Cooper – Lea – Harris House, A Vintage Vignette
Cooper – Lea – Harris House
A Vintage Vignette by John P. Rankin
Near the crest of the hill at 104 Metaire Lane, on the north side of Eastview Drive, sits a large house with an Alabama Historical Commission marker in the front yard. A photo of the house, along with a synopsis of its history, is on page 73 of Madison’s sesquicentennial book “Memories of Madison: A Connected Community”. The story of the house goes back to the early days of settlement of Madison County. Today the house is home to Ann Marie Lacy, Madison’s City Attorney. It was not built at its present location.
James Cooper constructed the house a mile north of the Tennessee River in the southern part of today’s Redstone Arsenal. He began a two-story house with brick brought down the river from Chattanooga for his bride, Charity Allison. They married in 1832 when she was about 30 and he was about 40. Charity was born in Ireland and came with her parents William and Isabella Allison to Madison County in 1817. That was about the same time that James arrived and began buying land for a plantation that eventually totaled about 640 acres.
According to an article written by Pat Jones in the Huntsville Times (March 5, 1933), James committed suicide just two years after his marriage to Charity. The reason for his action is unknown, but the method was highly unusual. He walked with a large iron pot the mile from his home to the river on a cold December 7 in 1834. He fastened the pot to his head and jumped into the river to drown.
James left the plantation to Charity, and she married neighbor Houston Lea 6 years later. Before the marriage Charity recorded an agreement that banned Houston from inheriting her property. Yet, it was Houston who expanded the house to become an impressive mansion by adding to the brick structure built by Cooper. The pre-nup was unnecessary. Charity outlived Houston, who was 5 years younger but left her with combined lands of over 2000 acres when he died in 1853. Charity herself died in 1872, after falling on hard times, losing her plantation in a sheriff’s sale for debts in the 1860s.
Charity Cooper was in the 1839 list of William Allison’s heirs. Charity’s brother John was executor of William’s will. Her brother David had a daughter named Isabella (after his mother). Isabella married the Reverend Alexander Penland, now buried at Ebenezer Presbyterian Church on Hobbs Island Road, where Charity had her first husband interred following initial burial in the plantation’s Cooper-Penland Cemetery. Charity’s sister Mary Jane Allison married Edward Parker, while her sister Catharine Ann Allison married U. S. Congressman Williamson R. W. Cobb. Charity’s sister Martha married Dr. James W. Fennell. Another sister, Isabella, married James’ brother Francis Fennell. The Fennell brothers bought Charity’s plantation at the sheriff’s sale, but the land was sold to several different owners thereafter, with Joseph B. Harris buying some of the land and the house by 1920. The house was known as the Harris House when the army obtained the property.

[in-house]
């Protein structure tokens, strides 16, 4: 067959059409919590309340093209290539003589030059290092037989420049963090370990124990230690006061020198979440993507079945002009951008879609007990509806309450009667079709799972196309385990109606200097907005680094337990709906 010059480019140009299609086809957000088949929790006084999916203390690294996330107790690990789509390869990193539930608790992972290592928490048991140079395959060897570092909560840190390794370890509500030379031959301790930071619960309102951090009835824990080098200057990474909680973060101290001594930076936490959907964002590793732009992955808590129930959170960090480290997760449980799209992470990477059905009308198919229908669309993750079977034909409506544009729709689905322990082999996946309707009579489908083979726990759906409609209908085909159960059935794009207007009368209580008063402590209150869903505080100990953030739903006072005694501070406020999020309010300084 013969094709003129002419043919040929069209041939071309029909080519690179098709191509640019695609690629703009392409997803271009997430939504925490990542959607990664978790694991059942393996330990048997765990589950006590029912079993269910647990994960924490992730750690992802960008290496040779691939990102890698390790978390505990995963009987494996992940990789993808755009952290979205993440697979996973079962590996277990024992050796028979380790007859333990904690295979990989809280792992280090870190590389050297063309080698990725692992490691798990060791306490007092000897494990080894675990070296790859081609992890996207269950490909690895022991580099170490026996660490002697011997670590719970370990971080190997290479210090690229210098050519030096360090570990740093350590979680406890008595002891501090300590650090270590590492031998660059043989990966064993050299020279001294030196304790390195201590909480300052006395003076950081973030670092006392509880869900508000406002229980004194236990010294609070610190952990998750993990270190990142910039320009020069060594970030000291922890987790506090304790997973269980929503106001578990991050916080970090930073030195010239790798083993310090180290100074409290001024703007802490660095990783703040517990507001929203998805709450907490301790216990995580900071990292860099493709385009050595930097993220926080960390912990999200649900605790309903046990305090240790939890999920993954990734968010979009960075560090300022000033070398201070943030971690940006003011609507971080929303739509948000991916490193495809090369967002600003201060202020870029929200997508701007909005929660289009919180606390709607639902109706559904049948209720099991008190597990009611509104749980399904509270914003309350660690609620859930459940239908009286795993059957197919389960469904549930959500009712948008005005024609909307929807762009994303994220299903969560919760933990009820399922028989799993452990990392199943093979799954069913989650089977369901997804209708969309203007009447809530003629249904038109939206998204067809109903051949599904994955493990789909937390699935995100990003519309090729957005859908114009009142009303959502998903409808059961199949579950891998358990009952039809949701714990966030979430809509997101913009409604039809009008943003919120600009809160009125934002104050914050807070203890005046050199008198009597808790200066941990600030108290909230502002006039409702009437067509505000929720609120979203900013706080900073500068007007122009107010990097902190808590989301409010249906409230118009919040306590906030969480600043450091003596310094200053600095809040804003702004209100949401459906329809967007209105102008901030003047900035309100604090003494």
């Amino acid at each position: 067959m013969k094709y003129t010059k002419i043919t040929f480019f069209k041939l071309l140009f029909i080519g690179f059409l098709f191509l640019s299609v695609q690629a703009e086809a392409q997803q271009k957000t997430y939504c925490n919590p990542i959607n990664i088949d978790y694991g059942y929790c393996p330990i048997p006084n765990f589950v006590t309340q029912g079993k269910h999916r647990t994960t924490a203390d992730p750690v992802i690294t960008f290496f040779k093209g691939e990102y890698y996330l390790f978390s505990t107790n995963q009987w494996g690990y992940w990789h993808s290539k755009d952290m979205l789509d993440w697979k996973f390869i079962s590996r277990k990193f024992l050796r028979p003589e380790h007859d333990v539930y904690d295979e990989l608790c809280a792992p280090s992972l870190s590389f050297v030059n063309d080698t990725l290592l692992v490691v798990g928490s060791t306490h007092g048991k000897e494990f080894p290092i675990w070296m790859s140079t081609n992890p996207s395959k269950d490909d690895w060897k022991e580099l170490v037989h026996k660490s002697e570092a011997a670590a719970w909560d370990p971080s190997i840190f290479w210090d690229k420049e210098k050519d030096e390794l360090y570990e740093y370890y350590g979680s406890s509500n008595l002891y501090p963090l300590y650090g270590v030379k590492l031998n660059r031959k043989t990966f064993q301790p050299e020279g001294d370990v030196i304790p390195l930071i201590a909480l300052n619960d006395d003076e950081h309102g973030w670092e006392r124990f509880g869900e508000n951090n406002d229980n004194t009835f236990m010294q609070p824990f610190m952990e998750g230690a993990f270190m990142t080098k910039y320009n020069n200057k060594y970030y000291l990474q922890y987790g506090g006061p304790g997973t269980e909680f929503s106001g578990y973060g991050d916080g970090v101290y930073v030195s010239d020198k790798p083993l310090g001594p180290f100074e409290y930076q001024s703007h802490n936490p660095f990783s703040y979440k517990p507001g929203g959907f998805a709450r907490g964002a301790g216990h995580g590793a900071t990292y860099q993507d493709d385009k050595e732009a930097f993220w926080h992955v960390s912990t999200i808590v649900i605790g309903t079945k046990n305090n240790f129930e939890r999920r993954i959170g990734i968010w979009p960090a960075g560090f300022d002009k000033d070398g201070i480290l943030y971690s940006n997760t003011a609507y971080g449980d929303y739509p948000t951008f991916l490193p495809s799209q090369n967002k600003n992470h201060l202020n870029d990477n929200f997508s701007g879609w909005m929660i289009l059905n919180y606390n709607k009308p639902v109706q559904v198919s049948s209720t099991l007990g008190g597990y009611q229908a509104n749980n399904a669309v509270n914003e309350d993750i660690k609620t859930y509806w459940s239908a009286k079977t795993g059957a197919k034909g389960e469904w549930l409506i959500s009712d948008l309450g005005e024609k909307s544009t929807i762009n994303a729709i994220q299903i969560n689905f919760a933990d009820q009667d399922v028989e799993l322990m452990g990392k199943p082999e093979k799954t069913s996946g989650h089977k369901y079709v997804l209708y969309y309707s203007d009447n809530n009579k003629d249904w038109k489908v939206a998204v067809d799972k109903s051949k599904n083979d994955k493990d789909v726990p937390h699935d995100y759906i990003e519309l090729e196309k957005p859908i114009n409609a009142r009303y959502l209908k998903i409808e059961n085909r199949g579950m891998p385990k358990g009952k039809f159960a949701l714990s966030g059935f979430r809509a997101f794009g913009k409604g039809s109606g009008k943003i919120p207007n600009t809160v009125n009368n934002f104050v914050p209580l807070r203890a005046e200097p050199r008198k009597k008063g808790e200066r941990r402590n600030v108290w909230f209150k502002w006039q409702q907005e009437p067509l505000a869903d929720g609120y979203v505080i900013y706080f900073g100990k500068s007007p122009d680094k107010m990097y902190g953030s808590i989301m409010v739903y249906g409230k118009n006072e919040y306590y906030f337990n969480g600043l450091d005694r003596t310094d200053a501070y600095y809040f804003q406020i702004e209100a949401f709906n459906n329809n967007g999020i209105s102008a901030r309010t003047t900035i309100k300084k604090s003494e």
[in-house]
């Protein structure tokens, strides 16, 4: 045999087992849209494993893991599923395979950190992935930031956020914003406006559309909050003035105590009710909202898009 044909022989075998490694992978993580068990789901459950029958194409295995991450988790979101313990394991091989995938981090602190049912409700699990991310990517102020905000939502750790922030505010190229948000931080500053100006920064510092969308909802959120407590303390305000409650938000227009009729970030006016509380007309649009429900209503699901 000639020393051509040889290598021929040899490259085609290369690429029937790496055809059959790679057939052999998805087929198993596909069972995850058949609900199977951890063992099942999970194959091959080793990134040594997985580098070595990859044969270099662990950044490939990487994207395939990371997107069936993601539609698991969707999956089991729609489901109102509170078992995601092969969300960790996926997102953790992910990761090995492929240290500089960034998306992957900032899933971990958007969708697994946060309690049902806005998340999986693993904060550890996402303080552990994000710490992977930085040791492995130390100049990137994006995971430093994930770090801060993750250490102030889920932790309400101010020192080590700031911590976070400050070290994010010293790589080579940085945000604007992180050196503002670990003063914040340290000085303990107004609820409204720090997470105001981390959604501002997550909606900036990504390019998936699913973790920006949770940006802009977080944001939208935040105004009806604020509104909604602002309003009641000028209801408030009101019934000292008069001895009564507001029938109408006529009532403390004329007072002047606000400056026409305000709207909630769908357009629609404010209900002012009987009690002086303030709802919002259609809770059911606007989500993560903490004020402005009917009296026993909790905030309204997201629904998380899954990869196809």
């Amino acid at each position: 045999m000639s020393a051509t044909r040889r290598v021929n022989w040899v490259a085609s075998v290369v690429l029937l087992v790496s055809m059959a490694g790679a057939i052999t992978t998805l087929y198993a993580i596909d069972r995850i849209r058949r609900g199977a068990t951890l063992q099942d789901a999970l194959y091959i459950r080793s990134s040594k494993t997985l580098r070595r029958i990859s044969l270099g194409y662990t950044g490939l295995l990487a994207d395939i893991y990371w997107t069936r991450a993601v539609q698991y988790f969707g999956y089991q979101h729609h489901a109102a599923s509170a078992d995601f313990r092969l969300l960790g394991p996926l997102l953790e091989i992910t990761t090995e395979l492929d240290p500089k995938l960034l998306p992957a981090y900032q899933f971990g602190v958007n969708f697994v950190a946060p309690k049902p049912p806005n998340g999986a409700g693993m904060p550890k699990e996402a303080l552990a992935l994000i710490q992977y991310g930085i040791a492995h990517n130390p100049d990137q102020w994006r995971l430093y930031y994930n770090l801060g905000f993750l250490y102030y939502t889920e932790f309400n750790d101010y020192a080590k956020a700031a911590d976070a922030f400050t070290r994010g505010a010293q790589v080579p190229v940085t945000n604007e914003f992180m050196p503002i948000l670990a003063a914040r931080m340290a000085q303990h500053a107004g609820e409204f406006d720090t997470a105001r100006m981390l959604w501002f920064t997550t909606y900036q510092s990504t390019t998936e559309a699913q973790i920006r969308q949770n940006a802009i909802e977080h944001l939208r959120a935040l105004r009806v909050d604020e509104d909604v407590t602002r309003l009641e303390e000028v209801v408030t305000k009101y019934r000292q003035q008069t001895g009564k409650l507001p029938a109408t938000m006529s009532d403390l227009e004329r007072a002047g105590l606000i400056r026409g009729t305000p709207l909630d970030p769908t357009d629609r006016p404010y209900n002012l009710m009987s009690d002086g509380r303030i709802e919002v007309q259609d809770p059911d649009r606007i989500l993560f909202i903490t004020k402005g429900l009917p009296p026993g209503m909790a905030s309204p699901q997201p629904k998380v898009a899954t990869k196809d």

It should be noted that not only the house connects to Madison, but the Fennell brothers were closely related to Isham Fennell, whose daughter Charlotte married William Lanford and lived in the Landford-Slaughter mansion. Her granddaughter “Lottie” married Jim Cain in Madison. Early censuses show that Charity’s neighbors included William Lehman (father-in-law of George Martin, first lot owner and storekeeper of Madison), along with Clement Lanier and Alexander Gray Wall. Clement was closely related to the Laniers of Madison, and Alexander was the progenitor of the family for which Wall Highway is named. In fact, Alexander Wall married Mary Cooper, sister of James, the first husband of Charity. Even the Darwins were connected via arsenal Lanier ancestry and the fact that Tyler lived on the pre-arsenal lands of Thomas Jamar and Thomas Owen, who were enumerated next door to Thomas Beadle, who lived adjacent to Houston and Charity Lea in the 1850 census. Obviously, the old Cooper-Lea-Harris House had many owners and visitors with a number of connections to early Madison.